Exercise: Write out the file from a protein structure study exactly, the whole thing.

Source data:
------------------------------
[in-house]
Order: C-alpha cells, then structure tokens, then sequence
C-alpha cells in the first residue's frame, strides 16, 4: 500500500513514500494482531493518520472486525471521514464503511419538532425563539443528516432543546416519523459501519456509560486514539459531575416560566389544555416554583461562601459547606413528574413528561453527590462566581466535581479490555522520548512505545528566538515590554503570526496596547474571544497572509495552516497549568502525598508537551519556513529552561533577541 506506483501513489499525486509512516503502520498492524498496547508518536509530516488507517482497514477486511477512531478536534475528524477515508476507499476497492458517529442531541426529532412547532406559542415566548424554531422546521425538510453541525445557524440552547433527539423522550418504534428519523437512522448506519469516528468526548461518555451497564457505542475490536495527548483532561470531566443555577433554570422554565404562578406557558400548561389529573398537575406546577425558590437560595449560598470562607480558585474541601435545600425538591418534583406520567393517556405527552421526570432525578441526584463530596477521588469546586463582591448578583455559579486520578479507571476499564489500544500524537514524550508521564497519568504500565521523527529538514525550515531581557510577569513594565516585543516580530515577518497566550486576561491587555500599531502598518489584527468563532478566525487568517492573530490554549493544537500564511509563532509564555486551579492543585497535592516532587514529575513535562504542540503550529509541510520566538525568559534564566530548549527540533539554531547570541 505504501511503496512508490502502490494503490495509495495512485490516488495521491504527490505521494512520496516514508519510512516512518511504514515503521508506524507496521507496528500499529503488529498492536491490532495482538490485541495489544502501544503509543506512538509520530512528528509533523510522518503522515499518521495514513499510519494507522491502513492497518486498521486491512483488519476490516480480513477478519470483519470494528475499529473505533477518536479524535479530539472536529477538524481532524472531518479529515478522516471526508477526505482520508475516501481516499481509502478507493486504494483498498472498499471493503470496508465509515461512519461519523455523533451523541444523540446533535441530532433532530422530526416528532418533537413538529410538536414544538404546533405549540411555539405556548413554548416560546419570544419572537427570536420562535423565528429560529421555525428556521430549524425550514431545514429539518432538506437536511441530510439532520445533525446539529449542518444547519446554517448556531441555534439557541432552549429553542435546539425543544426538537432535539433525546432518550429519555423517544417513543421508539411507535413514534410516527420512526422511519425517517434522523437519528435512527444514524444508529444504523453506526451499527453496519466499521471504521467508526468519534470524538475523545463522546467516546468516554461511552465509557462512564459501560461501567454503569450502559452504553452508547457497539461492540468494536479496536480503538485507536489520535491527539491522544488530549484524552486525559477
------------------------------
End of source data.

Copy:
[in-house]
Order: C-alpha cells, then structure tokens, then sequence
C-alpha cells in the first residue's frame, strides 16, 4: 500500500513514500494482531493518520472486525471521514464503511419538532425563539443528516432543546416519523459501519456509560486514539459531575416560566389544555416554583461562601459547606413528574413528561453527590462566581466535581479490555522520548512505545528566538515590554503570526496596547474571544497572509495552516497549568502525598508537551519556513529552561533577541 506506483501513489499525486509512516503502520498492524498496547508518536509530516488507517482497514477486511477512531478536534475528524477515508476507499476497492458517529442531541426529532412547532406559542415566548424554531422546521425538510453541525445557524440552547433527539423522550418504534428519523437512522448506519469516528468526548461518555451497564457505542475490536495527548483532561470531566443555577433554570422554565404562578406557558400548561389529573398537575406546577425558590437560595449560598470562607480558585474541601435545600425538591418534583406520567393517556405527552421526570432525578441526584463530596477521588469546586463582591448578583455559579486520578479507571476499564489500544500524537514524550508521564497519568504500565521523527529538514525550515531581557510577569513594565516585543516580530515577518497566550486576561491587555500599531502598518489584527468563532478566525487568517492573530490554549493544537500564511509563532509564555486551579492543585497535592516532587514529575513535562504542540503550529509541510520566538525568559534564566530548549527540533539554531547570541 505504501511503496512508490502502490494503490495509495495512485490516488495521491504527490505521494512520496516514508519510512516512518511504514515503521508506524507496521507496528500499529503488529498492536491490532495482538490485541495489544502501544503509543506512538509520530512528528509533523510522518503522515499518521495514513499510519494507522491502513492497518486498521486491512483488519476490516480480513477478519470483519470494528475499529473505533477518536479524535479530539472536529477538524481532524472531518479529515478522516471526508477526505482520508475516501481516499481509502478507493486504494483498498472498499471493503470496508465509515461512519461519523455523533451523541444523540446533535441530532433532530422530526416528532418533537413538529410538536414544538404546533405549540411555539405556548413554548416560546419570544419572537427570536420562535423565528429560529421555525428556521430549524425550514431545514429539518432538506437536511441530510439532520445533525446539529449542518444547519446554517448556531441555534439557541432552549429553542435546539425543544426538537432535539433525546432518550429519555423517544417513543421508539411507535413514534410516527420512526422511519425517517434522523437519528435512527444514524444508529444504523453506526451499527453496519466499521471504521467508526468519534470524538475523545463522546467516546468516554461511552465509557462512564459501560461501567454503569450502559452504553452508547457497539461492540468494536479496536480503538485507536489520535491527539491522544488530549484524552486525559477